Acevedo-Parrilla v. Novartis Ex-Lax, No. 10-2276 (1st Cir. Oct. 10, 2012)

By Paul Mollica

An employee with a 31-year history is fired at age 56 for allegedly failing to maintain sanitary conditions in a pharmaceutical plant, and sues for age discrimination under the ADEA in Puerto Rico law. Reversing summary judgment, the First Circuit finds relevant events that occurred after the employee was fired, particularly that his 34-year-old replacement was not fired after similar violations – including “a string of incidents occurred in which animals, including numerous insects, a lizard, and rats, entered the plant.”

Acevedo-Parrilla v. Novartis Ex-Lax, No. 10-2276 (1st Cir. Oct. 10, 2012): Acevedo served in the position of Maintenance and Engineering Manager at the company’s plant in Puerto Rico. His “main responsibility . . . consisted of keeping the plant’s facilities in optimum condition, including facilities associated with the company’s production machinery, treatment plant, landscaping, and building services.” For most of his career, he drew good reviews and merit raises. 

In 2003, he was placed under the management of a Site Leader named Ceinos, who (according to the summary judgment record) sought to replace some of the older employees:

“[U]pon assuming the role of Site Leader, Ceinos asked [HR executive] Rodríguez to investigate ‘the inclinations’ of employees ‘who had reached retirement age’ to determine ‘what their wishes were regarding leaving the company.’ Rodríguez testified that this request was part of Ceinos’s new ‘recruitment plan,’ instituted for the purpose of ‘proceed[ing] to substitute the persons who were of retirement age.'”

Indeed, “after 2003 — the year in which Ceinos became Site Leader — the company hired approximately 140 employees, 114 of whom were less than forty years of age. In the same period, Ex-Lax fired only 17 employees, 15 of whom were older than forty.” Acevedo said that in 2006, “Ceinos commented to him that ‘the main problem at the [Ex-Lax] plant[] were the persons who had been in the company for a long time,’ because those persons ‘were not performing.'”

Immediately upon Ceinos’s elevation to Site Leader, he began writing Acevedo  up for a variety of sanitation violations; Ceinos eventually placed Acevedo on a Performance Improvement Plan (“PIP”), in 2004. In 2005, though, Acevedo complied with the terms of the PIP and received a “fully met expectations” review.

Still, in 2006, Acevedo got written up again by Ceinos for several incidents that eventually lead to his termination. (1) He was charged with making “a change in equipment that resulted in Total Organic Carbon (‘TOC’) levels above the acceptable limit in the purified water used for production.” Acevedo contended that he was on vacation at the time that this contamination occurred. (2) He was supposedly “involved the potential contamination of a chocolate batch after a fumigation (or ‘fogging’) procedure was performed in the chocolate manufacturing area.” Acevedo claimed that the “employee who applied the insecticide may not have been given clear instructions due to an inadequate written procedure.” (3) Ceinos found during two inspections that “there was a general lack of cleanliness and organization in the spare parts room, the machine shop, and the purified water room.”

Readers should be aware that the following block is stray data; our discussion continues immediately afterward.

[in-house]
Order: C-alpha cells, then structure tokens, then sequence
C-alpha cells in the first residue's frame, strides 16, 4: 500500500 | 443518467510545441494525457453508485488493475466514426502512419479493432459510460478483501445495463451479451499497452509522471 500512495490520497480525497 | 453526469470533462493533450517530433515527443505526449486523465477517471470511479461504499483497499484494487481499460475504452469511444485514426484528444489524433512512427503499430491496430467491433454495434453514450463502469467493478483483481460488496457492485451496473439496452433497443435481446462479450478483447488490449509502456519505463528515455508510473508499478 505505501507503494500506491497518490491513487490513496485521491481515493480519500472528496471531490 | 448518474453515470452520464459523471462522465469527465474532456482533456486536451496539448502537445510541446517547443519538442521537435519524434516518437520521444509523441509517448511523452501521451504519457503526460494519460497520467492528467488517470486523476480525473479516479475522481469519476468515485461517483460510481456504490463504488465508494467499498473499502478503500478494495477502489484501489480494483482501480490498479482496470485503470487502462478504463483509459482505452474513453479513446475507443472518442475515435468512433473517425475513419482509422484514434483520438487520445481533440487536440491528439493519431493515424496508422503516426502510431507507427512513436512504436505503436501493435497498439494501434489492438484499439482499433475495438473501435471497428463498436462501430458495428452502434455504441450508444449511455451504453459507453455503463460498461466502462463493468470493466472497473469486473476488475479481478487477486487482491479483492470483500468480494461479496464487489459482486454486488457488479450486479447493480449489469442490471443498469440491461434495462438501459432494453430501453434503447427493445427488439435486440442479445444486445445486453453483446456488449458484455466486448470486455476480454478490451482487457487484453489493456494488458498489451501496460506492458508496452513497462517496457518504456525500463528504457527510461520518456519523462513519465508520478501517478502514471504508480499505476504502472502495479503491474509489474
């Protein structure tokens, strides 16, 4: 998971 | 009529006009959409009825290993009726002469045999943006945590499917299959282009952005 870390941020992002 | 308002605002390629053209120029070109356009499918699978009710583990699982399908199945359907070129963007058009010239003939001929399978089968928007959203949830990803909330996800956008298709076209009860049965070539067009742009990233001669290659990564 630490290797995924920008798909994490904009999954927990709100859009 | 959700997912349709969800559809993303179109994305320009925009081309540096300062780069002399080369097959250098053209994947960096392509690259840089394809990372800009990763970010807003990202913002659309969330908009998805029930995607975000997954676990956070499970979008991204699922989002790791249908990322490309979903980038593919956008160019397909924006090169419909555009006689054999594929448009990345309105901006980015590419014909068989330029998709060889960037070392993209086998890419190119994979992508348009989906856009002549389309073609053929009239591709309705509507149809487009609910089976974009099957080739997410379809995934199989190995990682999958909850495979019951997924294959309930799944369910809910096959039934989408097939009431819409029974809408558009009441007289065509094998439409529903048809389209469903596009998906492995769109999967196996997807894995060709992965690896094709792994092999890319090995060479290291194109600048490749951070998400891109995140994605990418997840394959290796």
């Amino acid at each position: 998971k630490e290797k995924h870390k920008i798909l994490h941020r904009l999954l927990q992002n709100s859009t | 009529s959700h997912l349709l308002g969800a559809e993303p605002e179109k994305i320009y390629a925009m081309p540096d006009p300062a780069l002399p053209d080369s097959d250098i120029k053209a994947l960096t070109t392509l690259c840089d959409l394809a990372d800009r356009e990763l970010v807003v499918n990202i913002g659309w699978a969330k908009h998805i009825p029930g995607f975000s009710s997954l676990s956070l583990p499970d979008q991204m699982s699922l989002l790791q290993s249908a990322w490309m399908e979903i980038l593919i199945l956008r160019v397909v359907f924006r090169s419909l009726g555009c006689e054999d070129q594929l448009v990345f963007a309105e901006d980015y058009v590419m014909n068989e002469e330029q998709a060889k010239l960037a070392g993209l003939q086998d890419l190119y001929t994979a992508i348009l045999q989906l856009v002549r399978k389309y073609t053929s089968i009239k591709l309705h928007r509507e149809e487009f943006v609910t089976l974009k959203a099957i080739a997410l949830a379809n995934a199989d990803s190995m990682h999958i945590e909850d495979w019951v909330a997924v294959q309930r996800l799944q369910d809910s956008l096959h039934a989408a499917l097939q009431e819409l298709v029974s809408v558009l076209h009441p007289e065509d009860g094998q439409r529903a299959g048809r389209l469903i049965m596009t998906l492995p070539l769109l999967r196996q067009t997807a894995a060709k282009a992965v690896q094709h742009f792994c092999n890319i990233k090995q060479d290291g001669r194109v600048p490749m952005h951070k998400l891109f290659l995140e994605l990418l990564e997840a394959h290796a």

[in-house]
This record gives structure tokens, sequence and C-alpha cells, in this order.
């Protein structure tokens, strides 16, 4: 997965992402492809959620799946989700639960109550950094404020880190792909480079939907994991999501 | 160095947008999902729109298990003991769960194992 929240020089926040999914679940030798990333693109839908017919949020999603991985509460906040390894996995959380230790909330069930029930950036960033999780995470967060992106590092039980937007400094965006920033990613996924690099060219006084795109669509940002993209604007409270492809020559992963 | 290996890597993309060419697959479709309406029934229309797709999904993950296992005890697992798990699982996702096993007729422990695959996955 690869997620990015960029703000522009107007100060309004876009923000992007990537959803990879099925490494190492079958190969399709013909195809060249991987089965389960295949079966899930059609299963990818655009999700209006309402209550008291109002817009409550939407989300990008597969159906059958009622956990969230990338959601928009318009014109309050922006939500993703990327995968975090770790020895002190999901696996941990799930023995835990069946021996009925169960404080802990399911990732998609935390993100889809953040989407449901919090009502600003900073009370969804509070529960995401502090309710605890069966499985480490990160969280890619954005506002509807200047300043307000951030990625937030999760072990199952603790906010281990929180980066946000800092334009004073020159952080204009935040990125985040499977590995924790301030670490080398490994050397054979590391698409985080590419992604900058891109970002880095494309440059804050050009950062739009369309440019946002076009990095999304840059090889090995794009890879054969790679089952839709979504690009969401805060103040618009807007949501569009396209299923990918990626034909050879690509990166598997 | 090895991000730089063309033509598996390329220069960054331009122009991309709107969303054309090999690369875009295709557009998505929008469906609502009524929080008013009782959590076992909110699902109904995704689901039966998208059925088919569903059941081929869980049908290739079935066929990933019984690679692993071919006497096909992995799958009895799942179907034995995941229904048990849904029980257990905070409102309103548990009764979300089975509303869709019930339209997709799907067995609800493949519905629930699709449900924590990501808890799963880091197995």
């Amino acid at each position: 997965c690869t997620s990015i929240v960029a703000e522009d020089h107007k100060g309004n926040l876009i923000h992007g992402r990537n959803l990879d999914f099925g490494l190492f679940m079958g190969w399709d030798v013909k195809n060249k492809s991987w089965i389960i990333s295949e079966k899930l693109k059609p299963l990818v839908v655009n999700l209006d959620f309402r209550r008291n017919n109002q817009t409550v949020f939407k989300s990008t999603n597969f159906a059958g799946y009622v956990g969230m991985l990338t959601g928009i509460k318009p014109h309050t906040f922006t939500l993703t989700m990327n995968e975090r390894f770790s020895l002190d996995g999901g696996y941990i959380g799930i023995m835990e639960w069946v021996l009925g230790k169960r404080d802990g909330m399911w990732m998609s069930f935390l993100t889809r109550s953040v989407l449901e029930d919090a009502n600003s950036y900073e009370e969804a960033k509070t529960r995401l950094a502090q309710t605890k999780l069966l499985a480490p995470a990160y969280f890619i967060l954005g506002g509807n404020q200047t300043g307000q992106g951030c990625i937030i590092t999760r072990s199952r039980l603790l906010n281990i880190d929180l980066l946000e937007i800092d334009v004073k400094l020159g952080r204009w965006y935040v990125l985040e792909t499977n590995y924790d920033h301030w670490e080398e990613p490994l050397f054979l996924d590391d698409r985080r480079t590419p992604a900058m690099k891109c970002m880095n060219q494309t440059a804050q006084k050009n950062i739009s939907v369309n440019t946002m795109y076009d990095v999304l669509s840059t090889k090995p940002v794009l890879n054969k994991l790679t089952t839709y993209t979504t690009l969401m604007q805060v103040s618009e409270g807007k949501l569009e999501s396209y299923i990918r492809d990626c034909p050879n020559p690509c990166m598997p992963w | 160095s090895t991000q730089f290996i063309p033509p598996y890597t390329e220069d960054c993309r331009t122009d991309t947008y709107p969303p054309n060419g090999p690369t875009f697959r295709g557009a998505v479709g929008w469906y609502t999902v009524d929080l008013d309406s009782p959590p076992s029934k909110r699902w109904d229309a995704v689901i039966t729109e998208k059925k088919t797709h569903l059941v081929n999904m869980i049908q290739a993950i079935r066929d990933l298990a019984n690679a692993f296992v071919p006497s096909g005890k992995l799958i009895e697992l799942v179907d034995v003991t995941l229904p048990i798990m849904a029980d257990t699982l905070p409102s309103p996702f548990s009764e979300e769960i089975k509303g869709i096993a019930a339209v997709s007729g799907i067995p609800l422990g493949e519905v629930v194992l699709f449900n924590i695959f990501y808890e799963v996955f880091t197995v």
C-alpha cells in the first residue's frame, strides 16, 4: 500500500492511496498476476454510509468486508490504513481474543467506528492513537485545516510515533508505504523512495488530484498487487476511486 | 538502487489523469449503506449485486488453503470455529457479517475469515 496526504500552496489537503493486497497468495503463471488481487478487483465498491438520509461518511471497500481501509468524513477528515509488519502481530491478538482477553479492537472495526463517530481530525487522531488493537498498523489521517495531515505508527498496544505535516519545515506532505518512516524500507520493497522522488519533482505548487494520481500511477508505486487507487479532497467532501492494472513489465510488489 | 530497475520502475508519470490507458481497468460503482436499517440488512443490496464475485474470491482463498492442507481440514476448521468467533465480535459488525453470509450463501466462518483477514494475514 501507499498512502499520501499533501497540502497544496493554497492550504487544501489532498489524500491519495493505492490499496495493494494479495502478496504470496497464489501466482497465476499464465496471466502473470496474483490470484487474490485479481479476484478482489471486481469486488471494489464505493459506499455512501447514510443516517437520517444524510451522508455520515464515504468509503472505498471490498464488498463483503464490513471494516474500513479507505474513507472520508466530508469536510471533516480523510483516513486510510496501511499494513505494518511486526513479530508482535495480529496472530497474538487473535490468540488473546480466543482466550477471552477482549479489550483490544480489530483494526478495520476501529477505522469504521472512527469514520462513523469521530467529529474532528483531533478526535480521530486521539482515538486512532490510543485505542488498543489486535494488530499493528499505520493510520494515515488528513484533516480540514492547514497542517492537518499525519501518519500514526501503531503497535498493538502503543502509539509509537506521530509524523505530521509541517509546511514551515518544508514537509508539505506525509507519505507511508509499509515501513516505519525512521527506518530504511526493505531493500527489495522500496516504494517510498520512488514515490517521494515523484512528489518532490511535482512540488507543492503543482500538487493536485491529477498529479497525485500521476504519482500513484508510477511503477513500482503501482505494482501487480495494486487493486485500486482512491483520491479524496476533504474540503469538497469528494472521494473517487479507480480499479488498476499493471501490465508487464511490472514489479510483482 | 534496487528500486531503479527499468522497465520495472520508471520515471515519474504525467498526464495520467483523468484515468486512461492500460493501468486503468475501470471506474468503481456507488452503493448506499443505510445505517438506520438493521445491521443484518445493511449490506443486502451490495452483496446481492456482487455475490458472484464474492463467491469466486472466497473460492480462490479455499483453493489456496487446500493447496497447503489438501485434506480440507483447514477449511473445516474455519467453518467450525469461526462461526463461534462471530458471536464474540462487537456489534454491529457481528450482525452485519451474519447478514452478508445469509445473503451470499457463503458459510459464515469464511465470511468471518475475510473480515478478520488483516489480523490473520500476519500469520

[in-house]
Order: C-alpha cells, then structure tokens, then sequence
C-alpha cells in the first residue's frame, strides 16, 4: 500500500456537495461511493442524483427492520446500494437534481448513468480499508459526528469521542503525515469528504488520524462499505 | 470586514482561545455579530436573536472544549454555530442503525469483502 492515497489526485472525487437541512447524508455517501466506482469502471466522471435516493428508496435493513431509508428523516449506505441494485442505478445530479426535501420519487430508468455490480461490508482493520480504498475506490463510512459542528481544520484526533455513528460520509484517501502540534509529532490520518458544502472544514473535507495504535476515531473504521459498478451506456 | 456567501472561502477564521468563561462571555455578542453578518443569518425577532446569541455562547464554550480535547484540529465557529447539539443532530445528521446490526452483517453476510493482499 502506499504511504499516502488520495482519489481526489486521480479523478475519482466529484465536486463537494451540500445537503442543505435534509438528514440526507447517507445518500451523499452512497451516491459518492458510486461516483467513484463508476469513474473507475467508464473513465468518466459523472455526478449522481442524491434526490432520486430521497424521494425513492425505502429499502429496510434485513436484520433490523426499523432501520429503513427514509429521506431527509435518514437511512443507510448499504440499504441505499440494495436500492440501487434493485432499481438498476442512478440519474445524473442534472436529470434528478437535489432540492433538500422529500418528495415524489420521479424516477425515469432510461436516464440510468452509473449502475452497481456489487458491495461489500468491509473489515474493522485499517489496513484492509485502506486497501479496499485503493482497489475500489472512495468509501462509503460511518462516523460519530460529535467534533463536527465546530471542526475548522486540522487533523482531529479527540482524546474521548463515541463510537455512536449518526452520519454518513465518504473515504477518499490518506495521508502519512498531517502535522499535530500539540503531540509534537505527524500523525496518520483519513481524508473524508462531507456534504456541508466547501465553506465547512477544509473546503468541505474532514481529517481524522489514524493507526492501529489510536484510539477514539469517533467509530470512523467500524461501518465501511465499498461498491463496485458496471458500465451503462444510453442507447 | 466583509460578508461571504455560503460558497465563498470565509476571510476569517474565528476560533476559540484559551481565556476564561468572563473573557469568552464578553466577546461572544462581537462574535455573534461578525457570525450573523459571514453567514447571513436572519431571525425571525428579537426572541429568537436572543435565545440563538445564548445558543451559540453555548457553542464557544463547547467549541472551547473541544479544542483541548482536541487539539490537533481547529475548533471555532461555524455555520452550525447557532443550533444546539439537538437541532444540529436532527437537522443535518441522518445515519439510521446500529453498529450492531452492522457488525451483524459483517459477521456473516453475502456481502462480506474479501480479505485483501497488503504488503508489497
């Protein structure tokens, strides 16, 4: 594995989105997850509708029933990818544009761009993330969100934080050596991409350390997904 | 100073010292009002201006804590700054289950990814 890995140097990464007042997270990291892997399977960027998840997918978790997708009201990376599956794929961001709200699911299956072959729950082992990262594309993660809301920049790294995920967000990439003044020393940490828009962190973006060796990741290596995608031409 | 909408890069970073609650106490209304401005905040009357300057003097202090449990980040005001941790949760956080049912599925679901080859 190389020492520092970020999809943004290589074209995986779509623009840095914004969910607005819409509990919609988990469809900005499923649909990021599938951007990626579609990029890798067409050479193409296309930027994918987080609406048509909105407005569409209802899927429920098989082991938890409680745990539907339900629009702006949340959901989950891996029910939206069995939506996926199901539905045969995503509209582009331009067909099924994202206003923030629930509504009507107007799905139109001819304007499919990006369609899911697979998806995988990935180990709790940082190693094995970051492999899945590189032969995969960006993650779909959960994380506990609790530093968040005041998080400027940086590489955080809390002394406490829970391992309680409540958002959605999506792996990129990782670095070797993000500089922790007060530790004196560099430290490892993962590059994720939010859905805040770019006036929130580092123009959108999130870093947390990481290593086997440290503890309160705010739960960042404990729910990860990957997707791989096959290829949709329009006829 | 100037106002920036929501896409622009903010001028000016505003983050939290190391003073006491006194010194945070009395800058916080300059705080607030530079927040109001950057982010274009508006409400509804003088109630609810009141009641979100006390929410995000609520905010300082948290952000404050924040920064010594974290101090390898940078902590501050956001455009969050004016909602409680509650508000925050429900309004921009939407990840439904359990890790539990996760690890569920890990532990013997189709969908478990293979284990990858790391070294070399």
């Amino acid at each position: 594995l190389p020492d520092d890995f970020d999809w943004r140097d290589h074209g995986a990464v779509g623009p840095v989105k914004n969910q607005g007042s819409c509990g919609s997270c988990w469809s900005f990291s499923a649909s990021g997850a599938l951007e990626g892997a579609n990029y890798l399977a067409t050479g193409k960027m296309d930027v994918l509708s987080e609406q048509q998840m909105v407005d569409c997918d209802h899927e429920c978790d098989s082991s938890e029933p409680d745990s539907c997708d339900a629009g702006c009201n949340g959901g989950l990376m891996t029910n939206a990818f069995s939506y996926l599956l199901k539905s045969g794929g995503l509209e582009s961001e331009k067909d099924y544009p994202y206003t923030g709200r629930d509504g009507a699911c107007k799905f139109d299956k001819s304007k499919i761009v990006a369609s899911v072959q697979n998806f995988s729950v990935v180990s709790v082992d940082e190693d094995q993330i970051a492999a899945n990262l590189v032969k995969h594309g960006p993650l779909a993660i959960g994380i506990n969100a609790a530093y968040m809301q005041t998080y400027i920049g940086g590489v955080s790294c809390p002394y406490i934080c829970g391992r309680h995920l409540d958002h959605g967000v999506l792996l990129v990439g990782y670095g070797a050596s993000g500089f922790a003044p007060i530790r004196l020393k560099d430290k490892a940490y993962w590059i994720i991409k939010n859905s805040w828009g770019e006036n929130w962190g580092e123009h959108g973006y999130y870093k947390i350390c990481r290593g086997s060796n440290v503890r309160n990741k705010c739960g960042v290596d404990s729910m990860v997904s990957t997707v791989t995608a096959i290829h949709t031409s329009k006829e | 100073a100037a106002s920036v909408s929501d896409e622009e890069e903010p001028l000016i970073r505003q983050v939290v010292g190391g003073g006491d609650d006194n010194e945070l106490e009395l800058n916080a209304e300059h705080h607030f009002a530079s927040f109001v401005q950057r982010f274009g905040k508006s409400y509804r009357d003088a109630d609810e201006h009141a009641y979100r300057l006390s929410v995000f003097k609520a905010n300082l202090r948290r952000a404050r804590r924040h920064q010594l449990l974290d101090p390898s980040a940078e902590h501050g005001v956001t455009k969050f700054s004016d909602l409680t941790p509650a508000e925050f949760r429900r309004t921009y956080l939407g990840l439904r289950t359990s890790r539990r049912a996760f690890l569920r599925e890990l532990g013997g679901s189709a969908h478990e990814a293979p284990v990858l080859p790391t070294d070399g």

In 2007, Acevedo was terminated, allegedly for the above violations, without prior notice and effective immediately.

While the district court granted summary judgment to the employer on Acevedo’s ADE and Puerto Rico law claims, the First Circuit reversed. The panel found significant the background evidence of suspicious, age discriminatory remarks and the pattern of terminations and hiring. It also noted the significantly different treatment that Acevedo’s 34-year-old successor in the job (Ms. Rivera) received when she allegedly committed similar violations in 2007-08:

“Because Rivera replaced Acevedo as Maintenance and Engineering Manager, it is clear that the two were similarly situated at the company. That is, it is undisputed that Rivera came into the same responsibilities that Acevedo had prior to his termination. Despite this, Rivera was not reprimanded or disciplined for incidents that Acevedo contends were similar to the problems that arose during his tenure. For instance, in 2007, after Rivera took charge of the Maintenance and Engineering Department, an internal audit of the department revealed persistent violations of the company’s SOPs [Standard Operating Procedures] and good manufacturing practices. These included departmental failures to follow procedures involving the purified water system, complete cleaning and sanitation adequately, and execute pest control procedures with the required frequency. A July 2007 unplanned deviation report also indicated that an increase in mold and yeast counts had been detected in the packaging area due to ‘improper area cleaning and sanitation,’ and unplanned deviation reports from 2008 reflected various instances in which pests, such as insects, a lizard, and rats, entered the plant. Despite admitting his knowledge of these events at the time they occurred, Ceinos did not hold Riveraccountable for them in her performance evaluations, nor were any other employees reprimanded for the same.”

While employers, such as the defendant here, often attempt to deflect events that occurred after the employee was terminated as irrelevant, the First Circuit affirmed that the treatment of a younger successor may be quite material to the dispute. “[T]hese are issues of fact and credibility, and Acevedo has presented sufficient evidence to allow a jury to decide whether the incidents were similar enough to support his allegation of disparate treatment. A reasonable factfinder could infer that the difference in Ceinos’s treatment of Acevedo and Rivera, who was a much younger replacement, tends to prove the employer’s discriminatory animus toward Acevedo.”